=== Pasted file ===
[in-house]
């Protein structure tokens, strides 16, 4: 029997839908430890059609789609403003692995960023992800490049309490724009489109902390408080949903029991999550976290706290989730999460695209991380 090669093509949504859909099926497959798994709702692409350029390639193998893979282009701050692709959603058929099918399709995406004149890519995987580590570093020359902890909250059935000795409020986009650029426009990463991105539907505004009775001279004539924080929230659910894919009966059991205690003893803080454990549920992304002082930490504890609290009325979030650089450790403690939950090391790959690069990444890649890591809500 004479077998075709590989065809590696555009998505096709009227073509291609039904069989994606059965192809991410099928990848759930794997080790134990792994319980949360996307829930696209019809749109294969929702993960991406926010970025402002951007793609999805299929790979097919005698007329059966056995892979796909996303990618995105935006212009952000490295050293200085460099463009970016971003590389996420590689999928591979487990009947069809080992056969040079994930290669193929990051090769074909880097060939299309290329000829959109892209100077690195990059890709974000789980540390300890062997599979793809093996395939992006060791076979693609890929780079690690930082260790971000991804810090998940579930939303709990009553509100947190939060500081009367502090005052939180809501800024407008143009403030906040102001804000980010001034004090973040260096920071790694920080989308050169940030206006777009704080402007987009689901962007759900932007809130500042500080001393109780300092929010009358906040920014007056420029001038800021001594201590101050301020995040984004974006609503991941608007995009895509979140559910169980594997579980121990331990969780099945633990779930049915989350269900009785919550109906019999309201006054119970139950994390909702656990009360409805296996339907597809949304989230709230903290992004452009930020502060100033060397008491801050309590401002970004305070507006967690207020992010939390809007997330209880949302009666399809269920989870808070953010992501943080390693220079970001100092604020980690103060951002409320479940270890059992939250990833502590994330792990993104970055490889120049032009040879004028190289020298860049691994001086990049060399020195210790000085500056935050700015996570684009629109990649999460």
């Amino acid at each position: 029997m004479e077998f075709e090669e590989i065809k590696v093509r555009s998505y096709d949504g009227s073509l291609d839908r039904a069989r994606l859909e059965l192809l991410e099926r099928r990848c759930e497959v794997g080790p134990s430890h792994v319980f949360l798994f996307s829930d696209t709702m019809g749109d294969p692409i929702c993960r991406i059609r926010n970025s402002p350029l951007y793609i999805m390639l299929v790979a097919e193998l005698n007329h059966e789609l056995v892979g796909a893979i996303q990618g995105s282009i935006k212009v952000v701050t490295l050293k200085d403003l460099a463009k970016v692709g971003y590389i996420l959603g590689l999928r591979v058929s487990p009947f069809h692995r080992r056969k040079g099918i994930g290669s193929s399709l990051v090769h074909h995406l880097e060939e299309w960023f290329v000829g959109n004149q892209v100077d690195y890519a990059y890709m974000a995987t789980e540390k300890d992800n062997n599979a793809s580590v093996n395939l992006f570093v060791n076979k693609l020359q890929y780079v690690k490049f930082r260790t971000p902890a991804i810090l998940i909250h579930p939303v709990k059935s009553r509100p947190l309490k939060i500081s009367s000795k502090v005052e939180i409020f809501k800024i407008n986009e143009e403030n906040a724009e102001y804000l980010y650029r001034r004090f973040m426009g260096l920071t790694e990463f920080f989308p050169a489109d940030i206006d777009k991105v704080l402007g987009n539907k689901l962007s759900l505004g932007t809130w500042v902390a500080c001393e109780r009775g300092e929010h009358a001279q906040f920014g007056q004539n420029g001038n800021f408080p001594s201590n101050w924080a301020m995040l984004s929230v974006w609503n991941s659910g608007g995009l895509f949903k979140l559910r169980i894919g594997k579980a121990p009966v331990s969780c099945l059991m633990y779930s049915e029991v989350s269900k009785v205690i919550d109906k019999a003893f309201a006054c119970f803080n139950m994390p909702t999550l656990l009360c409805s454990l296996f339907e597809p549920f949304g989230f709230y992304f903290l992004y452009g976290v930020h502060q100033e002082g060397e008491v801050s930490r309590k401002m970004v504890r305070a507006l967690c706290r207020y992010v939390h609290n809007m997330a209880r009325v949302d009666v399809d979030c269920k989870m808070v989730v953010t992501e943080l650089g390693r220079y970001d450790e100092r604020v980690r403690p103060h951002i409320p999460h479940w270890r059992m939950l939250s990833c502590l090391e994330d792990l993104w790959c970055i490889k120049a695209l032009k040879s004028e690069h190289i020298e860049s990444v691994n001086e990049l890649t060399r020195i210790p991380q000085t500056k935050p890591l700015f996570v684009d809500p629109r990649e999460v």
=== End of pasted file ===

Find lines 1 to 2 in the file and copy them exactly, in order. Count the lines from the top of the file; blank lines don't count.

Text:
[in-house]
């Protein structure tokens, strides 16, 4: 029997839908430890059609789609403003692995960023992800490049309490724009489109902390408080949903029991999550976290706290989730999460695209991380 090669093509949504859909099926497959798994709702692409350029390639193998893979282009701050692709959603058929099918399709995406004149890519995987580590570093020359902890909250059935000795409020986009650029426009990463991105539907505004009775001279004539924080929230659910894919009966059991205690003893803080454990549920992304002082930490504890609290009325979030650089450790403690939950090391790959690069990444890649890591809500 004479077998075709590989065809590696555009998505096709009227073509291609039904069989994606059965192809991410099928990848759930794997080790134990792994319980949360996307829930696209019809749109294969929702993960991406926010970025402002951007793609999805299929790979097919005698007329059966056995892979796909996303990618995105935006212009952000490295050293200085460099463009970016971003590389996420590689999928591979487990009947069809080992056969040079994930290669193929990051090769074909880097060939299309290329000829959109892209100077690195990059890709974000789980540390300890062997599979793809093996395939992006060791076979693609890929780079690690930082260790971000991804810090998940579930939303709990009553509100947190939060500081009367502090005052939180809501800024407008143009403030906040102001804000980010001034004090973040260096920071790694920080989308050169940030206006777009704080402007987009689901962007759900932007809130500042500080001393109780300092929010009358906040920014007056420029001038800021001594201590101050301020995040984004974006609503991941608007995009895509979140559910169980594997579980121990331990969780099945633990779930049915989350269900009785919550109906019999309201006054119970139950994390909702656990009360409805296996339907597809949304989230709230903290992004452009930020502060100033060397008491801050309590401002970004305070507006967690207020992010939390809007997330209880949302009666399809269920989870808070953010992501943080390693220079970001100092604020980690103060951002409320479940270890059992939250990833502590994330792990993104970055490889120049032009040879004028190289020298860049691994001086990049060399020195210790000085500056935050700015996570684009629109990649999460």